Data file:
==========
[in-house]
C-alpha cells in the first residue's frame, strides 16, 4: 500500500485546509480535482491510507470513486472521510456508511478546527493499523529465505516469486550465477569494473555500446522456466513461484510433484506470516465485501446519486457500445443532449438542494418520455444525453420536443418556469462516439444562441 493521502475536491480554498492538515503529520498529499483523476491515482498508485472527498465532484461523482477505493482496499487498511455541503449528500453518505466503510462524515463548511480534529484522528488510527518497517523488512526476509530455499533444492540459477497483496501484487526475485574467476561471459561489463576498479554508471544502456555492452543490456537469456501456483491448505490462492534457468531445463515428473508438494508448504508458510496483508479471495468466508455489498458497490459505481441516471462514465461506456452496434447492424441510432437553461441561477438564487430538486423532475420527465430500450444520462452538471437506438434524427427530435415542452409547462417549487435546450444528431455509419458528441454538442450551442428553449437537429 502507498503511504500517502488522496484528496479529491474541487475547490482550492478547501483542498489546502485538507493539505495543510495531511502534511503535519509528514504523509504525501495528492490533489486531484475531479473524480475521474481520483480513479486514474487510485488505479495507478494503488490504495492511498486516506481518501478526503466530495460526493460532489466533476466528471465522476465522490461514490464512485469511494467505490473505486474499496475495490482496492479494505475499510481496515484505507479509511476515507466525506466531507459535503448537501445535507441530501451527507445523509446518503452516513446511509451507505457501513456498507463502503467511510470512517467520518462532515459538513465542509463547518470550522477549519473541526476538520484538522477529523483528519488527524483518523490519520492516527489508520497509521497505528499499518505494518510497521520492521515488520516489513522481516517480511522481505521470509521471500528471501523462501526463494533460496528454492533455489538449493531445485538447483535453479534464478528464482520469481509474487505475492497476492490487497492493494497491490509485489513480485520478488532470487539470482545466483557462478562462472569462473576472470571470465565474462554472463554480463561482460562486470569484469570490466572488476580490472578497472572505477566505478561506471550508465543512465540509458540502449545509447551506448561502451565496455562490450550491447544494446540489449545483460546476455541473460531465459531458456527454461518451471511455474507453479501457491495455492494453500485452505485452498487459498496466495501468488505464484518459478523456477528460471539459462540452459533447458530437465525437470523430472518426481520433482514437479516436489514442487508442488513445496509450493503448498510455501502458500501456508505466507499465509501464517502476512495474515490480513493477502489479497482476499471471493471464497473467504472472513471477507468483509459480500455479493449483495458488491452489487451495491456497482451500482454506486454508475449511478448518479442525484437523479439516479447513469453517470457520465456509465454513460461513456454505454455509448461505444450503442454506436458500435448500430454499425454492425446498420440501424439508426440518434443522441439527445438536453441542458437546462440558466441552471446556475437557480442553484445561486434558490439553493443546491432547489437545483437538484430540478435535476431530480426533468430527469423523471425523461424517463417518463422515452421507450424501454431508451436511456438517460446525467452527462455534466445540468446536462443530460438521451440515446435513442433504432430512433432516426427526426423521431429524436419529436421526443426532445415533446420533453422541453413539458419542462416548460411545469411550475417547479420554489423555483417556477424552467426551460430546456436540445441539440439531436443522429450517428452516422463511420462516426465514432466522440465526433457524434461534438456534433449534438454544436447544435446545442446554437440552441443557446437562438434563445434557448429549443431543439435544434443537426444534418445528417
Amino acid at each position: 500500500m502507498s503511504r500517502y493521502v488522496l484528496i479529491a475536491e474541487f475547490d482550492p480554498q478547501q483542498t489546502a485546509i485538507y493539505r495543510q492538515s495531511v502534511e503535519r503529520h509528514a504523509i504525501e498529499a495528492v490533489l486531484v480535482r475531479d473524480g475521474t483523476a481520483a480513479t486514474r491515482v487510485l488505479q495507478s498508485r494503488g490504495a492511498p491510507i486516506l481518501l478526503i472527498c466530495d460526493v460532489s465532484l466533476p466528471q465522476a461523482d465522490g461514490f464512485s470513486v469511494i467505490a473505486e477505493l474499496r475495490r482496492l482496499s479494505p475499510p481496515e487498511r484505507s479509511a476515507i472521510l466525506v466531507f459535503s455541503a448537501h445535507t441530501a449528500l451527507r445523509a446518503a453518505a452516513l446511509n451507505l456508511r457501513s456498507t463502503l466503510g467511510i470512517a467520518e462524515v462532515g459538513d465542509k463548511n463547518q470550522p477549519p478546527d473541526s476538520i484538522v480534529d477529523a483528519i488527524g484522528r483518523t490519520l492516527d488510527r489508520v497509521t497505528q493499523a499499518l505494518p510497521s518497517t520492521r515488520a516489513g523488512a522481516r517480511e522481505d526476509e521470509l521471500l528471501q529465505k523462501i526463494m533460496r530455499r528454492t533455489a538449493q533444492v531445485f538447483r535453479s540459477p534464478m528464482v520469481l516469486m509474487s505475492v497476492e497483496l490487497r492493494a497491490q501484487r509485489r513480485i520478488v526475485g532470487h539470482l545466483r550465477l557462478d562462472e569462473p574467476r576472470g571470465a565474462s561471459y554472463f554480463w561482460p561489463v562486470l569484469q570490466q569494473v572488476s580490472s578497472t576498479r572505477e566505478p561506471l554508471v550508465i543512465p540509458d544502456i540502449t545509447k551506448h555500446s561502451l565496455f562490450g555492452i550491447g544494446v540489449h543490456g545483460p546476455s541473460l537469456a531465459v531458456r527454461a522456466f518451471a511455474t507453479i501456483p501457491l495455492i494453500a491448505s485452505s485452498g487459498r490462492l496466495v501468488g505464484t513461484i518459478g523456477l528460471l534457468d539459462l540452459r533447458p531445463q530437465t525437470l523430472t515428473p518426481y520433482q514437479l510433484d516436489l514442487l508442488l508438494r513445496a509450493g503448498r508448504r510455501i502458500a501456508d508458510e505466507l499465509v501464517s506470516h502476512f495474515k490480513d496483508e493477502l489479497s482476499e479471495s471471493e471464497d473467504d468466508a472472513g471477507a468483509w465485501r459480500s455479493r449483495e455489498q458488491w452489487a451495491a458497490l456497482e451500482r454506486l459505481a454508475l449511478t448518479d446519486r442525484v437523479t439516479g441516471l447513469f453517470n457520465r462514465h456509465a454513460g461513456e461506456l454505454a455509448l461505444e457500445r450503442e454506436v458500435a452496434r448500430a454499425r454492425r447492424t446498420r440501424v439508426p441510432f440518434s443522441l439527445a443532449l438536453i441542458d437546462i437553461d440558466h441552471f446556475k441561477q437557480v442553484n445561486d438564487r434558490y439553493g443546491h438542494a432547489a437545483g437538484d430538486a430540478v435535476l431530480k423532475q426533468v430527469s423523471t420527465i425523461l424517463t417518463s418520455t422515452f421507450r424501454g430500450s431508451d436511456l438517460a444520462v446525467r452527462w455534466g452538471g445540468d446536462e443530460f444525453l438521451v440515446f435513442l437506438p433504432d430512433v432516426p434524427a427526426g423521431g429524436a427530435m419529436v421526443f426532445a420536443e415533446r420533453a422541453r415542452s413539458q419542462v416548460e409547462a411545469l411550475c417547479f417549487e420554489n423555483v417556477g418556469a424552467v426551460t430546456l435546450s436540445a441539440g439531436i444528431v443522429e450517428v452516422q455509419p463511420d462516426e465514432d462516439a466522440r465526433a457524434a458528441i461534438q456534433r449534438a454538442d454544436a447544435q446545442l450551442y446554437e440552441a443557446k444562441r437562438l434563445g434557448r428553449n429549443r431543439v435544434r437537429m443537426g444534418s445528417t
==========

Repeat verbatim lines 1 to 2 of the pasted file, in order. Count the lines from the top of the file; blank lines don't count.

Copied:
[in-house]
C-alpha cells in the first residue's frame, strides 16, 4: 500500500485546509480535482491510507470513486472521510456508511478546527493499523529465505516469486550465477569494473555500446522456466513461484510433484506470516465485501446519486457500445443532449438542494418520455444525453420536443418556469462516439444562441 493521502475536491480554498492538515503529520498529499483523476491515482498508485472527498465532484461523482477505493482496499487498511455541503449528500453518505466503510462524515463548511480534529484522528488510527518497517523488512526476509530455499533444492540459477497483496501484487526475485574467476561471459561489463576498479554508471544502456555492452543490456537469456501456483491448505490462492534457468531445463515428473508438494508448504508458510496483508479471495468466508455489498458497490459505481441516471462514465461506456452496434447492424441510432437553461441561477438564487430538486423532475420527465430500450444520462452538471437506438434524427427530435415542452409547462417549487435546450444528431455509419458528441454538442450551442428553449437537429 502507498503511504500517502488522496484528496479529491474541487475547490482550492478547501483542498489546502485538507493539505495543510495531511502534511503535519509528514504523509504525501495528492490533489486531484475531479473524480475521474481520483480513479486514474487510485488505479495507478494503488490504495492511498486516506481518501478526503466530495460526493460532489466533476466528471465522476465522490461514490464512485469511494467505490473505486474499496475495490482496492479494505475499510481496515484505507479509511476515507466525506466531507459535503448537501445535507441530501451527507445523509446518503452516513446511509451507505457501513456498507463502503467511510470512517467520518462532515459538513465542509463547518470550522477549519473541526476538520484538522477529523483528519488527524483518523490519520492516527489508520497509521497505528499499518505494518510497521520492521515488520516489513522481516517480511522481505521470509521471500528471501523462501526463494533460496528454492533455489538449493531445485538447483535453479534464478528464482520469481509474487505475492497476492490487497492493494497491490509485489513480485520478488532470487539470482545466483557462478562462472569462473576472470571470465565474462554472463554480463561482460562486470569484469570490466572488476580490472578497472572505477566505478561506471550508465543512465540509458540502449545509447551506448561502451565496455562490450550491447544494446540489449545483460546476455541473460531465459531458456527454461518451471511455474507453479501457491495455492494453500485452505485452498487459498496466495501468488505464484518459478523456477528460471539459462540452459533447458530437465525437470523430472518426481520433482514437479516436489514442487508442488513445496509450493503448498510455501502458500501456508505466507499465509501464517502476512495474515490480513493477502489479497482476499471471493471464497473467504472472513471477507468483509459480500455479493449483495458488491452489487451495491456497482451500482454506486454508475449511478448518479442525484437523479439516479447513469453517470457520465456509465454513460461513456454505454455509448461505444450503442454506436458500435448500430454499425454492425446498420440501424439508426440518434443522441439527445438536453441542458437546462440558466441552471446556475437557480442553484445561486434558490439553493443546491432547489437545483437538484430540478435535476431530480426533468430527469423523471425523461424517463417518463422515452421507450424501454431508451436511456438517460446525467452527462455534466445540468446536462443530460438521451440515446435513442433504432430512433432516426427526426423521431429524436419529436421526443426532445415533446420533453422541453413539458419542462416548460411545469411550475417547479420554489423555483417556477424552467426551460430546456436540445441539440439531436443522429450517428452516422463511420462516426465514432466522440465526433457524434461534438456534433449534438454544436447544435446545442446554437440552441443557446437562438434563445434557448429549443431543439435544434443537426444534418445528417